Lima — Two Limanians in positions of power. His two-year debate on pandemic authority, abortion, education reform, and the legislative map.
Let’s take a look back at key moments from the 134th General Assembly, led by Speaker of the House of Representatives Bob Kapp of Lima and Speaker of the Senate Matt Huffman.
Pandemic force triggers war against DeWine
The session began with a power struggle between the Republican-dominated Congress and Republican Governor Mike DeWine. Voted to restrict permissions.
“If you have one person who can declare an emergency, have emergency powers, and decide when the emergency is over, that’s not a very good recipe for democracy,” Huffman said.
Decisions were made quickly. The House and Senate have been debating whether and how the governor’s emergency powers should be limited since the pandemic began, but Huffman will be 3 years old when he takes over as Senate Speaker in 2021. Within a month it adopted Senate Bill 22.
Huffman received enough votes to override DeWine’s veto. In June, all pandemic-related health orders were rescinded.
“We both looked at the governor and said, ‘If you deny this, we will void your refusal,'” Huffman said. “The governor doesn’t like it, especially from your own party. And I think that was a monumental thing to accomplish.”
fair school funding
Perhaps the most monumental achievement of the 134th General Assembly was the adoption of the Just Schools Funding Plan, known as the Kapp-Patterson Plan, for inclusion in the Summer 2021 State Budget.
The phased-in formula was the first to rule that the state’s previous school funding formula was unconstitutional when the Ohio Supreme Court first ruled that the state’s senator and the It was an important legislative priority for Kapp, who spent years devising a new methodology for
“I returned to Congress only to work on public policy,” Kapp told Lima News last month. “One of my main goals her was to create a better school funding system.”
A year after he became Speaker of the House, he was finally able to enact the plan.
Lima School Joins Voucher Lawsuit
The new formula increased state funding for school vouchers, or scholarships for underperforming school students to attend private schools.
“I think that was pretty groundbreaking,” Huffman said, pointing to new programs for homeschooling families and increased funding for EdChoice and autism scholarships.
A few months later, the Lima school joined a lawsuit claiming the voucher program was unconstitutional, claiming that the vouchers encouraged racism and siphoned money from public schools.
“What we’ve seen over the years is that parents really had no choice,” superintendent Jill Ackerman told Lima News before the lawsuit was filed. Private schools can screen applicants based on discipline or academic performance, she said.
A Franklin County judge ruled in December that the case can proceed. But to Huffman, the lawsuit looks like nothing more than a scare tactic to deter lawmakers from expanding the vouchers, he said.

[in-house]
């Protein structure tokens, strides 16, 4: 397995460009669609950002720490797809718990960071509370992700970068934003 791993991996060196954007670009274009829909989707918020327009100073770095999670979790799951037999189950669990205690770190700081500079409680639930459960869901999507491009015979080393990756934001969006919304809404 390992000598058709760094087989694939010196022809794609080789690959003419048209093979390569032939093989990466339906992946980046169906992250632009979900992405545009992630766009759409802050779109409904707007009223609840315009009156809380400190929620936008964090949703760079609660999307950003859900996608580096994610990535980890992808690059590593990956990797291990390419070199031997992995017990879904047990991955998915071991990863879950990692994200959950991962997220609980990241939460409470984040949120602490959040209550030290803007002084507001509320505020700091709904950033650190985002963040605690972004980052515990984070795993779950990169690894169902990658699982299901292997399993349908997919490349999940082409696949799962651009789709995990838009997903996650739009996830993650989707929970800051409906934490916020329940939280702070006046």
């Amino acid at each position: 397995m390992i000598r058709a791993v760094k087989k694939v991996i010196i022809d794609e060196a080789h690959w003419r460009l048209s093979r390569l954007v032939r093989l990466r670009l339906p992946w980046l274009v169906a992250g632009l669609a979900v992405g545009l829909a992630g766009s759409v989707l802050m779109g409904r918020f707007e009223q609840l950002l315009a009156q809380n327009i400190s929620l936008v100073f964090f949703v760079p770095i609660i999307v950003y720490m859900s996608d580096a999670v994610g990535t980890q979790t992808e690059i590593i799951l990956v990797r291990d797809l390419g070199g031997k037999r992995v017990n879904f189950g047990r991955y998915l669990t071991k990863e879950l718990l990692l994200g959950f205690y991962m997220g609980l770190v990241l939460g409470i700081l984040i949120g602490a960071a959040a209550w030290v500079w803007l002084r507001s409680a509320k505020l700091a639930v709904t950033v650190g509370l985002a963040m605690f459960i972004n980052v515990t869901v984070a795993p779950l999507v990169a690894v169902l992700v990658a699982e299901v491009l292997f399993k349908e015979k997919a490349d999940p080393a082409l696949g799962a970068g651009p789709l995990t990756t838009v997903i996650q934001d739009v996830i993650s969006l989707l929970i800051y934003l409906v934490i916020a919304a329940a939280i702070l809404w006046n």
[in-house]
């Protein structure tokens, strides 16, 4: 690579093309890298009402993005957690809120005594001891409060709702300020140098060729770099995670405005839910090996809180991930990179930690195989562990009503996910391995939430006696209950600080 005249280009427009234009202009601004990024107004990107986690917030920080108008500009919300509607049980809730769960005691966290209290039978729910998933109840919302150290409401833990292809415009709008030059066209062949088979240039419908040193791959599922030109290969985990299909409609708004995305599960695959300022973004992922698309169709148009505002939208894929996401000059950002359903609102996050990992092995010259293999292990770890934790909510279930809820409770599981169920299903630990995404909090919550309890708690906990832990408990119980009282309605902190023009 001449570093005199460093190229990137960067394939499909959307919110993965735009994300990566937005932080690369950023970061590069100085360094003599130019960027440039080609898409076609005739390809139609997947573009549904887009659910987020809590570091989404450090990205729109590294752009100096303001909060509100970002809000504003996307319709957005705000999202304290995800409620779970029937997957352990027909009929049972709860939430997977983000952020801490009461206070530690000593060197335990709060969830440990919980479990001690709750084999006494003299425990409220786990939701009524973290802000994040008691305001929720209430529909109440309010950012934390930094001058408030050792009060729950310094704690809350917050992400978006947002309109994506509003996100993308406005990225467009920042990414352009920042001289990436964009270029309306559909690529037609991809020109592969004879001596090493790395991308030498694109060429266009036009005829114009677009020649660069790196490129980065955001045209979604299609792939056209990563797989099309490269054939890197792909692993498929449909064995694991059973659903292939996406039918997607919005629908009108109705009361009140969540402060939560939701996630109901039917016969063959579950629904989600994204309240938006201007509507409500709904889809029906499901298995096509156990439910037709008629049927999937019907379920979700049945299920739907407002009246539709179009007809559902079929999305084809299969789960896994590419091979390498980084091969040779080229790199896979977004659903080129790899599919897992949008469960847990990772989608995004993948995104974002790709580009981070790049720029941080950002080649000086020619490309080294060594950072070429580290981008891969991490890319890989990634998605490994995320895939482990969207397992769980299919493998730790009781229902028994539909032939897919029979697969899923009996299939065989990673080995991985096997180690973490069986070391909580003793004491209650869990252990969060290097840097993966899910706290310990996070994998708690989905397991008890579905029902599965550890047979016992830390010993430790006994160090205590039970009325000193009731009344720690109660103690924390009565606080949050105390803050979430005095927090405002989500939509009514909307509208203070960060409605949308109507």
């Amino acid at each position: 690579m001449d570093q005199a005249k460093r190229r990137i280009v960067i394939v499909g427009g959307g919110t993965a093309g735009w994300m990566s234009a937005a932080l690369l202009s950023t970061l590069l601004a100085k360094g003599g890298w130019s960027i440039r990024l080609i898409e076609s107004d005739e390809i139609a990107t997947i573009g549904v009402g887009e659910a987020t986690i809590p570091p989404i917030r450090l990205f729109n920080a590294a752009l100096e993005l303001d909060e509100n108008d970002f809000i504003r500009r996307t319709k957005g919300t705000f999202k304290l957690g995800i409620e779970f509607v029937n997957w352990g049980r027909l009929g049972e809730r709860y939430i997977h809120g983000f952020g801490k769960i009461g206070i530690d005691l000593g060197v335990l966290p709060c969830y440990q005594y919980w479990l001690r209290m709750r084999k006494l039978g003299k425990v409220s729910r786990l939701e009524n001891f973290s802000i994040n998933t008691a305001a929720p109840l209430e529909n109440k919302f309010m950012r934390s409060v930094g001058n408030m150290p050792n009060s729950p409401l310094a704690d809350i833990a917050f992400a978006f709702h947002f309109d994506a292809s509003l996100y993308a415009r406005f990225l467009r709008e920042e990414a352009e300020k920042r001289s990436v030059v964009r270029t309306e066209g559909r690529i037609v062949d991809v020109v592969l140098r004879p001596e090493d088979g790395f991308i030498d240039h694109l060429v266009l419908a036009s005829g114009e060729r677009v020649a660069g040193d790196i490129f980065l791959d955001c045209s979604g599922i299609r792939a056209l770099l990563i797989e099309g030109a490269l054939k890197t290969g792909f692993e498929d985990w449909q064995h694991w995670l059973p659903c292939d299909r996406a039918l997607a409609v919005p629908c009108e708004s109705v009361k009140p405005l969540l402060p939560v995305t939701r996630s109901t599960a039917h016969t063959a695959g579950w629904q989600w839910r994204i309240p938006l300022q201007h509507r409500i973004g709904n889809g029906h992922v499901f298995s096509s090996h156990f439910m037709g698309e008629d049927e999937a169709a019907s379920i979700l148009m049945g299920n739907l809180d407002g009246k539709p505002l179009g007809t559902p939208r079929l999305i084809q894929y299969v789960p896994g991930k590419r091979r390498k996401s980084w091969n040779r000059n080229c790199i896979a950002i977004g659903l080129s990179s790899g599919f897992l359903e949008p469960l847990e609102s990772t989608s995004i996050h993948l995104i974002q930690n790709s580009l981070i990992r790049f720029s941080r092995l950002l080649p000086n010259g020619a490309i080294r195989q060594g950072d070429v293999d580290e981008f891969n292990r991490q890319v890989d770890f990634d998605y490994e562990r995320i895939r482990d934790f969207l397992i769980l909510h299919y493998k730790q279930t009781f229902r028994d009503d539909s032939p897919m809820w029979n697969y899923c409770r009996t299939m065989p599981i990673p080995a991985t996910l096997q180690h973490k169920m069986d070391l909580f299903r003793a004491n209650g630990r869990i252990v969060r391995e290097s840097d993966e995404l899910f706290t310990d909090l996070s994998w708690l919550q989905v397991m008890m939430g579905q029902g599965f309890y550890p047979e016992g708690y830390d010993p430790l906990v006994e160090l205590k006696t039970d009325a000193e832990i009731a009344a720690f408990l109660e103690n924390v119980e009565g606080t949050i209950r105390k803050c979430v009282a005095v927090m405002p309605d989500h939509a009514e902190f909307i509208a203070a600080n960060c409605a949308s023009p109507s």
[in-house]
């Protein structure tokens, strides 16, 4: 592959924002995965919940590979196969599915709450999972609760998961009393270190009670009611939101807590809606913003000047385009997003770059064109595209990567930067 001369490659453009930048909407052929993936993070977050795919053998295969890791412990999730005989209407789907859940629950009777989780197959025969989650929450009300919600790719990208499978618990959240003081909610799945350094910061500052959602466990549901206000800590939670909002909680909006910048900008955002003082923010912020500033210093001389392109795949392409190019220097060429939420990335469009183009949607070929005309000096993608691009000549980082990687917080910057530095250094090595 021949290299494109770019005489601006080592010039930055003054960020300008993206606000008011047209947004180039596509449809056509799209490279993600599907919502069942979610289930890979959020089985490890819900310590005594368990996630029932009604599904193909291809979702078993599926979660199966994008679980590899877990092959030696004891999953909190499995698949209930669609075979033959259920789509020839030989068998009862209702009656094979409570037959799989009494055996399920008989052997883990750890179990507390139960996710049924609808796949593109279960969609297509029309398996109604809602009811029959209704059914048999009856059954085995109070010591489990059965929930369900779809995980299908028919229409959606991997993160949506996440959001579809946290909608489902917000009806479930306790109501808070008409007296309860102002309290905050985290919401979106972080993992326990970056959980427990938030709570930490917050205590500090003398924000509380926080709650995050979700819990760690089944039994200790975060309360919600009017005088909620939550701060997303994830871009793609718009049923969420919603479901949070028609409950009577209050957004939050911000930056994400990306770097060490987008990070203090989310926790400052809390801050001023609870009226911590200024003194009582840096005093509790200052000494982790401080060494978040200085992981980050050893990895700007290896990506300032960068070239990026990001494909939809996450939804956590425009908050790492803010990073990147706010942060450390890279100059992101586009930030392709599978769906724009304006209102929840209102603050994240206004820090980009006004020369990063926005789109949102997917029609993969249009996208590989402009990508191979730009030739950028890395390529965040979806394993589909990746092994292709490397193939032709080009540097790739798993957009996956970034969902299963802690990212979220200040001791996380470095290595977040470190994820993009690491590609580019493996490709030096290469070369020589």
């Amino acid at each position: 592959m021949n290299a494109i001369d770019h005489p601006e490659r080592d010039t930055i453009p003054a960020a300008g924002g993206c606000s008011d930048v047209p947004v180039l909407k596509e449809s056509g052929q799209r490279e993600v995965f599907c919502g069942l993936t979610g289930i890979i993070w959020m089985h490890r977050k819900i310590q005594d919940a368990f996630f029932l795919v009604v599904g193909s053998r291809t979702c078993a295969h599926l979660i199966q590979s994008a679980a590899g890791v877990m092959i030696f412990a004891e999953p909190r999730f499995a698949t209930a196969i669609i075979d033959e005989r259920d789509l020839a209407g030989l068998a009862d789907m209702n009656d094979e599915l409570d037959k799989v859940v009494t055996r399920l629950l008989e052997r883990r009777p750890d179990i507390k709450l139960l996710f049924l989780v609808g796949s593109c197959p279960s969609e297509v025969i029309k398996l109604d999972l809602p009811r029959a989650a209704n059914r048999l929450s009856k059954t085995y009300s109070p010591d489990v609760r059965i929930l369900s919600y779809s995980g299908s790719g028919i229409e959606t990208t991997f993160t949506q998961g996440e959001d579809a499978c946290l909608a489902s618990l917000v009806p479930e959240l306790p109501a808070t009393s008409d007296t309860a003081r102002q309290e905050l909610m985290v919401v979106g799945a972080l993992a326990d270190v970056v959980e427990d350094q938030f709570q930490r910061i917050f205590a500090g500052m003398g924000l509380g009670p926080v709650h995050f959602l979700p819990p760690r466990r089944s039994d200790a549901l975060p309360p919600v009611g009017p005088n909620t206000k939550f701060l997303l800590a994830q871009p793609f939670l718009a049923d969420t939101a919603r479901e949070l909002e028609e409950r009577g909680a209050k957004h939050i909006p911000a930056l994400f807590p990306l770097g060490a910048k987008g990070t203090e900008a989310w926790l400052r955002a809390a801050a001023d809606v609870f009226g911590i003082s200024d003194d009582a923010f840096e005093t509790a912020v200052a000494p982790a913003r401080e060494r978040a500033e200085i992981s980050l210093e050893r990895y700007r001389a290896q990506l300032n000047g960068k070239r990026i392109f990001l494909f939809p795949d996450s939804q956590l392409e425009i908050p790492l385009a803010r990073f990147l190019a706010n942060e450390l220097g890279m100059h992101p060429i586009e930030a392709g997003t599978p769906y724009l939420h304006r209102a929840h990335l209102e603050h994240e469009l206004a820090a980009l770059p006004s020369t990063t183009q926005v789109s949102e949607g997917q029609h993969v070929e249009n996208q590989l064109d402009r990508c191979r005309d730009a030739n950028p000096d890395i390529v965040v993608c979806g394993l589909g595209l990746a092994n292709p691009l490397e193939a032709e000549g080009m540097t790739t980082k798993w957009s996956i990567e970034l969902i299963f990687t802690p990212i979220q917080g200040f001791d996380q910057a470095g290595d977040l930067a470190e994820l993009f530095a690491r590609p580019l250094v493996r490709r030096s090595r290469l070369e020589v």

“When those people try to come to the congressman’s office, they say, ‘Well, this lawsuit might wipe everything out. We might not want to expand too much,'” Huffman said. rice field.
He added: It’s really just a legislative negotiation tactic that makes no sense to me. ”
New abortion ban sparks controversy
After the 2019 law banning abortion if a fetal heart is detected, Ohio sparked a debate about how far access to surgery should be restricted. effect.
The law being contested in court quickly gained national attention when a 10-year-old rape victim traveled to Indiana for an abortion.
Huffman has promised to review the law amidst the uproar to clarify what the exception to the law for mothers’ lives means. No agreement was reached during the session.
“There was no consensus on how to go about it all,” says Huffman.
Instead, Congress set aside funds for critical pregnancy centers and created a new grant program for adoptive families. Huffman eliminated tax credits he said were unavailable to most families until now.
“What we are trying to eliminate as much as possible are people who are having abortions because of the economic costs,” he said.
Reorganization battle draws outrage from court
Two men from Lima drew the ire of the Ohio Supreme Court last year for serving on Ohio’s Redistricting Commission. Its legislative map has been repeatedly rejected by courts because it reportedly violates the state’s new anti-gerrymandering constitutional amendment. .
A highly publicized battle dragged on for months, resulting in a second primary and a federal court order requiring states to use the commission’s original maps in the 2022 election. it was done.
“The constitutional amendment was good in theory,” Kapp said. “In practice, as with many things, it didn’t quite work out the way I thought it would.”
At issue was whether the amendment called for a proportional representation system that would divide districts between Republicans and Democrats based on the share of the vote each party won in the previous election. It was about the division of the vs. 46 and how it applies to the Tossup constituency. And one that slightly favored one political party.
Huffman, who helped push for constitutional reform, said such things as the division of political subdivisions “do not have to follow some degree of proportionality because it will not take effect unless it violates other rules.” was dismissed, “it became clear that the Supreme Court was making the map,” he said.
The committee will convene again this year to chart the map for the 2024 election, this time with some new members of the Ohio Supreme Court.